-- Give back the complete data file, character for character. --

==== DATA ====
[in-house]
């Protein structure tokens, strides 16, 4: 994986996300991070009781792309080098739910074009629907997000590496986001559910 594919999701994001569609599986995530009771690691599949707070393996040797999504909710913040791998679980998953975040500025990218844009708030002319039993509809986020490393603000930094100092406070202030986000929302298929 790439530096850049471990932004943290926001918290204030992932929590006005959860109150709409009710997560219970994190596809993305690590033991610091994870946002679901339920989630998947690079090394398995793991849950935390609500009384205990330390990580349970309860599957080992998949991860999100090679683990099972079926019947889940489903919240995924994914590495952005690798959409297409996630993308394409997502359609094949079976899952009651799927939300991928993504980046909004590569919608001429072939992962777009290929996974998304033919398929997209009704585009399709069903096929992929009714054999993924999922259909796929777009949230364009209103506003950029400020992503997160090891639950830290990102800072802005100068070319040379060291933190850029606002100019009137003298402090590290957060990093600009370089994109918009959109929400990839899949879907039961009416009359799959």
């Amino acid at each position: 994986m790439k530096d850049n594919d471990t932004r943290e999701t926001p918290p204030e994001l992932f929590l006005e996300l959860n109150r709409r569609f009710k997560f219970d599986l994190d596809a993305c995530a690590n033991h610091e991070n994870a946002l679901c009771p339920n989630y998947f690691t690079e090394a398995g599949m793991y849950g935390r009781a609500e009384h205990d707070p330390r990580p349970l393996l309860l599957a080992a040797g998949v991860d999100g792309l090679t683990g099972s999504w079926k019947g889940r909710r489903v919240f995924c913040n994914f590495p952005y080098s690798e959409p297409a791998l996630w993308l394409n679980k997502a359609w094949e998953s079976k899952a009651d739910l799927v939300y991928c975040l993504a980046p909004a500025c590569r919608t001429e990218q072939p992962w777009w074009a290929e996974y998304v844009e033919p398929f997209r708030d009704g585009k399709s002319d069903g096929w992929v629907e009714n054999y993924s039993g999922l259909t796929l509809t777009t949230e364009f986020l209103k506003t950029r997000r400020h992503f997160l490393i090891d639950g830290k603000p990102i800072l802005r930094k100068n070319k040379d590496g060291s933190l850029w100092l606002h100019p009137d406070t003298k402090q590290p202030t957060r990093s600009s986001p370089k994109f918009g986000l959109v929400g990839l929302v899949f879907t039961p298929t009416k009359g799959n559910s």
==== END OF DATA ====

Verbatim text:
[in-house]
């Protein structure tokens, strides 16, 4: 994986996300991070009781792309080098739910074009629907997000590496986001559910 594919999701994001569609599986995530009771690691599949707070393996040797999504909710913040791998679980998953975040500025990218844009708030002319039993509809986020490393603000930094100092406070202030986000929302298929 790439530096850049471990932004943290926001918290204030992932929590006005959860109150709409009710997560219970994190596809993305690590033991610091994870946002679901339920989630998947690079090394398995793991849950935390609500009384205990330390990580349970309860599957080992998949991860999100090679683990099972079926019947889940489903919240995924994914590495952005690798959409297409996630993308394409997502359609094949079976899952009651799927939300991928993504980046909004590569919608001429072939992962777009290929996974998304033919398929997209009704585009399709069903096929992929009714054999993924999922259909796929777009949230364009209103506003950029400020992503997160090891639950830290990102800072802005100068070319040379060291933190850029606002100019009137003298402090590290957060990093600009370089994109918009959109929400990839899949879907039961009416009359799959």
């Amino acid at each position: 994986m790439k530096d850049n594919d471990t932004r943290e999701t926001p918290p204030e994001l992932f929590l006005e996300l959860n109150r709409r569609f009710k997560f219970d599986l994190d596809a993305c995530a690590n033991h610091e991070n994870a946002l679901c009771p339920n989630y998947f690691t690079e090394a398995g599949m793991y849950g935390r009781a609500e009384h205990d707070p330390r990580p349970l393996l309860l599957a080992a040797g998949v991860d999100g792309l090679t683990g099972s999504w079926k019947g889940r909710r489903v919240f995924c913040n994914f590495p952005y080098s690798e959409p297409a791998l996630w993308l394409n679980k997502a359609w094949e998953s079976k899952a009651d739910l799927v939300y991928c975040l993504a980046p909004a500025c590569r919608t001429e990218q072939p992962w777009w074009a290929e996974y998304v844009e033919p398929f997209r708030d009704g585009k399709s002319d069903g096929w992929v629907e009714n054999y993924s039993g999922l259909t796929l509809t777009t949230e364009f986020l209103k506003t950029r997000r400020h992503f997160l490393i090891d639950g830290k603000p990102i800072l802005r930094k100068n070319k040379d590496g060291s933190l850029w100092l606002h100019p009137d406070t003298k402090q590290p202030t957060r990093s600009s986001p370089k994109f918009g986000l959109v929400g990839l929302v899949f879907t039961p298929t009416k009359g799959n559910s």